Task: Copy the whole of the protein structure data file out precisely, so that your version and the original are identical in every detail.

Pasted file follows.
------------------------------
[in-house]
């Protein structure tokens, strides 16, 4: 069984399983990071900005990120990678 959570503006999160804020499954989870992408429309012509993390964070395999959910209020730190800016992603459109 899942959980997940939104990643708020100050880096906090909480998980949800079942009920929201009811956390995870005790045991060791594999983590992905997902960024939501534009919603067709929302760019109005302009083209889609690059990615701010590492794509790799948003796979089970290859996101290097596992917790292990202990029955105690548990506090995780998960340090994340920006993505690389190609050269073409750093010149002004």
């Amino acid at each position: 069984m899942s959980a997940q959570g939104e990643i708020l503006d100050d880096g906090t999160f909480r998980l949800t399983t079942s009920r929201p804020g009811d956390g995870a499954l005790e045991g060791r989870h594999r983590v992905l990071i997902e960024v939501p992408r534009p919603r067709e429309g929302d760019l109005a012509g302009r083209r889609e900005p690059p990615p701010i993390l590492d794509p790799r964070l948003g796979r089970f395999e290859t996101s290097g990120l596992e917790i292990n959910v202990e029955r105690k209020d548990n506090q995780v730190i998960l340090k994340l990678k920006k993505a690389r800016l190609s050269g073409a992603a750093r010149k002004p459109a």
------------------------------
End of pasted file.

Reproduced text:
[in-house]
């Protein structure tokens, strides 16, 4: 069984399983990071900005990120990678 959570503006999160804020499954989870992408429309012509993390964070395999959910209020730190800016992603459109 899942959980997940939104990643708020100050880096906090909480998980949800079942009920929201009811956390995870005790045991060791594999983590992905997902960024939501534009919603067709929302760019109005302009083209889609690059990615701010590492794509790799948003796979089970290859996101290097596992917790292990202990029955105690548990506090995780998960340090994340920006993505690389190609050269073409750093010149002004």
């Amino acid at each position: 069984m899942s959980a997940q959570g939104e990643i708020l503006d100050d880096g906090t999160f909480r998980l949800t399983t079942s009920r929201p804020g009811d956390g995870a499954l005790e045991g060791r989870h594999r983590v992905l990071i997902e960024v939501p992408r534009p919603r067709e429309g929302d760019l109005a012509g302009r083209r889609e900005p690059p990615p701010i993390l590492d794509p790799r964070l948003g796979r089970f395999e290859t996101s290097g990120l596992e917790i292990n959910v202990e029955r105690k209020d548990n506090q995780v730190i998960l340090k994340l990678k920006k993505a690389r800016l190609s050269g073409a992603a750093r010149k002004p459109a």